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- Investors continue to cling onto hope that another round of fiscal stimulus to combat the COVID-19 pandemic will be passed by Congress.
- While more stimulus would likely provide a boost to stocks, any setbacks in the deal making process “won’t derail [the] equity rally,” UBS chief investment officer Mark Haefele said in a note on Friday.
- Potential setbacks became clear this week after Senate Majority Leader Mitch McConnell called a stimulus proposal from the Democrats “unserious.”
- “While near-term uncertainty could persist, we believe the case for further upside in global equities remains intact,” Haefele said.
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The Senate Majority Leader’s rejection of Democrats’ stimulus proposal and a rare divergence between the Federal Reserve and the US Treasury has investors on edge as uncertainties rise.
But despite the back-and-forth, “the case for further upside in global equities remains intact,” Mark Haefele, chief investment officer at UBS Wealth Management, which oversees $1.4 trillion in assets, said in a note on Friday.
Fiscal stimulus talks were hobbled again earlier this week after Mitch McConnell called a $3.4 trillion stimulus proposal from the Democrats “unserious.”
Since then, not much progress has been made on another round of aid apart from reports that negotiations would continue. Treasury Secretary Steve Mnuchin told CNBC on Friday that he planned to talk with Republican leaders McConnell and Kevin McCarthy on next steps forward for a potential deal.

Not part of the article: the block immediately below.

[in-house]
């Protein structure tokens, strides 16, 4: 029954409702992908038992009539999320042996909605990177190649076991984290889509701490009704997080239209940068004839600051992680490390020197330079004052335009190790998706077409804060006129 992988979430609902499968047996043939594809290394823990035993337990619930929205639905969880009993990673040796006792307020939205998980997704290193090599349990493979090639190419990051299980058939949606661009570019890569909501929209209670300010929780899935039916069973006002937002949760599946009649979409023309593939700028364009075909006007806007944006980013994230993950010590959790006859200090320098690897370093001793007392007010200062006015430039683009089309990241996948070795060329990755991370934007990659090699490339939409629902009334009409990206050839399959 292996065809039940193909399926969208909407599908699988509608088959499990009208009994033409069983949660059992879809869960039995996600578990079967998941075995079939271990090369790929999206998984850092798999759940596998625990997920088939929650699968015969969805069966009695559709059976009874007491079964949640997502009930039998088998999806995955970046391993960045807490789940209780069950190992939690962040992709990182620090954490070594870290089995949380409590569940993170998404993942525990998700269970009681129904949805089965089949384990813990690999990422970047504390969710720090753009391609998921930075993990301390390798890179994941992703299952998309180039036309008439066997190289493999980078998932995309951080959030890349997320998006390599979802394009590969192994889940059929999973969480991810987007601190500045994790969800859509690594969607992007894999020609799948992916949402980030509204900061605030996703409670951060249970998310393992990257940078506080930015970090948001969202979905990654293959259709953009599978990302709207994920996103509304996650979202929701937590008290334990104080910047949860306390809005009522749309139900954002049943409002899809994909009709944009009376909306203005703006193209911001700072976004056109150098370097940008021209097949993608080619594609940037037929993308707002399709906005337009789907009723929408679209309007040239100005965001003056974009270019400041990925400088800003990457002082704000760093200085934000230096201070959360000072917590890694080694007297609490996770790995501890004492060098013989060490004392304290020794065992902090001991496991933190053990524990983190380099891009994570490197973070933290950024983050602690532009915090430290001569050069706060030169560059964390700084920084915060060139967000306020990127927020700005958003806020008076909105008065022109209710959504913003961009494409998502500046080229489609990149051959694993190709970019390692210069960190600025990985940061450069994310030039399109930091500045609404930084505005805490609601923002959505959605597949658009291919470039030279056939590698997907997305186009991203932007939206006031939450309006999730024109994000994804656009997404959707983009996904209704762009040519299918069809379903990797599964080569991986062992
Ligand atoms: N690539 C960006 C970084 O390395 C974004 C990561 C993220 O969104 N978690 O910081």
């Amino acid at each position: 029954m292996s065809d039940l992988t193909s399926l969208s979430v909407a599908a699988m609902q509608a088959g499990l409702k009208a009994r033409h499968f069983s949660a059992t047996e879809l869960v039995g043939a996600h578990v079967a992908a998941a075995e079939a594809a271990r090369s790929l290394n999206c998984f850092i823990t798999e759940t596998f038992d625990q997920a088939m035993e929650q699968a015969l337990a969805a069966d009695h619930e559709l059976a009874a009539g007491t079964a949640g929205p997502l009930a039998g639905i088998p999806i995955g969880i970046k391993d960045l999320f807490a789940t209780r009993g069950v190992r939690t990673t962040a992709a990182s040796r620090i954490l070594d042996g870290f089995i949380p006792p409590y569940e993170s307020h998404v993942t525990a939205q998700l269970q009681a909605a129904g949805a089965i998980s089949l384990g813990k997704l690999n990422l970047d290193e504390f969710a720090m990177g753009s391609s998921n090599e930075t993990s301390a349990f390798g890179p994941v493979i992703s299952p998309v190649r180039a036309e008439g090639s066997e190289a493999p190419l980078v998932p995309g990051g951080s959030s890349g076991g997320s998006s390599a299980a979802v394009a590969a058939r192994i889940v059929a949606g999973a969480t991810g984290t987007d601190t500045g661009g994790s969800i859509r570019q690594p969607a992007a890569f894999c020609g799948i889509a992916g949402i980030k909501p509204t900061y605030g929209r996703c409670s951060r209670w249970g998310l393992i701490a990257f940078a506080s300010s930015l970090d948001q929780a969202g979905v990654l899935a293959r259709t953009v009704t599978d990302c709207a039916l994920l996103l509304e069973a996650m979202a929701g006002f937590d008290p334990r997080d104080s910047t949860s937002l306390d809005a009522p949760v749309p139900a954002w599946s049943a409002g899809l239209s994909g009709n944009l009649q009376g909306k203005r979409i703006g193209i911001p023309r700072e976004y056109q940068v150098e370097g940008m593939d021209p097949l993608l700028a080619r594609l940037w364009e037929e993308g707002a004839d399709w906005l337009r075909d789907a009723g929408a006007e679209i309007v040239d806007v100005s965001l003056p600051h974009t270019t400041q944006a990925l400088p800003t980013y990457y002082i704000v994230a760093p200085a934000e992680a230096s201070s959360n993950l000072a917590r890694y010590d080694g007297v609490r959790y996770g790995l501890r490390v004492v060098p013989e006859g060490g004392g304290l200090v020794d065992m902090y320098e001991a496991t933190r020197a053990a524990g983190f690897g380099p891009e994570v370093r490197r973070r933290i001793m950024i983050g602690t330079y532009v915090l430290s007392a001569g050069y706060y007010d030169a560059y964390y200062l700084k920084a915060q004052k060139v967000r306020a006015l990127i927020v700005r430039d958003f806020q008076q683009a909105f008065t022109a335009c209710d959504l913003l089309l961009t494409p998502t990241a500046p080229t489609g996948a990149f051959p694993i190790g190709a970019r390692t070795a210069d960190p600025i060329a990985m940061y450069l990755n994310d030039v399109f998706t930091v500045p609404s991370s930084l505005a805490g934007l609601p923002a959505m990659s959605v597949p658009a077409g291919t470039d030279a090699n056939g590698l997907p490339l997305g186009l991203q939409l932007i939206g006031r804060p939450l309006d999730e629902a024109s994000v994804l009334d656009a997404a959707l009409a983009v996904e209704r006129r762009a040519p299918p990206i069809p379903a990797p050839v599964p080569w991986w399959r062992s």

Haefele though remains optimistic that the incoming Biden administration will be able to pass a sizable stimulus package early next year, according to the note, with his base case being a $500 billion to $1 trillion deal. If a deal of that size materializes and passes, it would amount to 2.5% to 5.0% of US GDP, he noted.
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Another disagreement in Washington emerged at the end of this week, this time between the Federal Reserve and the US Treasury Secretary.
On Thursday, the US Treasury said it would not renew several emergency lending programs set up by the Federal Reserve that are due to expire on December 31. Instead, Mnuchin has requested the Fed to return any unused funds related to the CARES act that could be used for fiscal stimulus purposes.
In a statement, the Fed said it would rather the emergency lending facilities to continue “as a backstop for our still-strained and vulnerable economy.” The Fed has made it clear that the ball is now in Congress’ court to act on another round of fiscal stimulus relief.
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“While the news may add to near-term uncertainty over the US fiscal outlook, we believe ample policy support will be available to support the economic recovery,” Haefele said.
That policy support comes in the form of interest rates, with the Fed maintaining its projection that rates will remain at or near zero until at least 2023, Haefele noted.
As the Fed has said in the past, it’s committed to “using all of our tools to support the recovery for as long as it takes until the job is well and truly done,” Haefele concluded.
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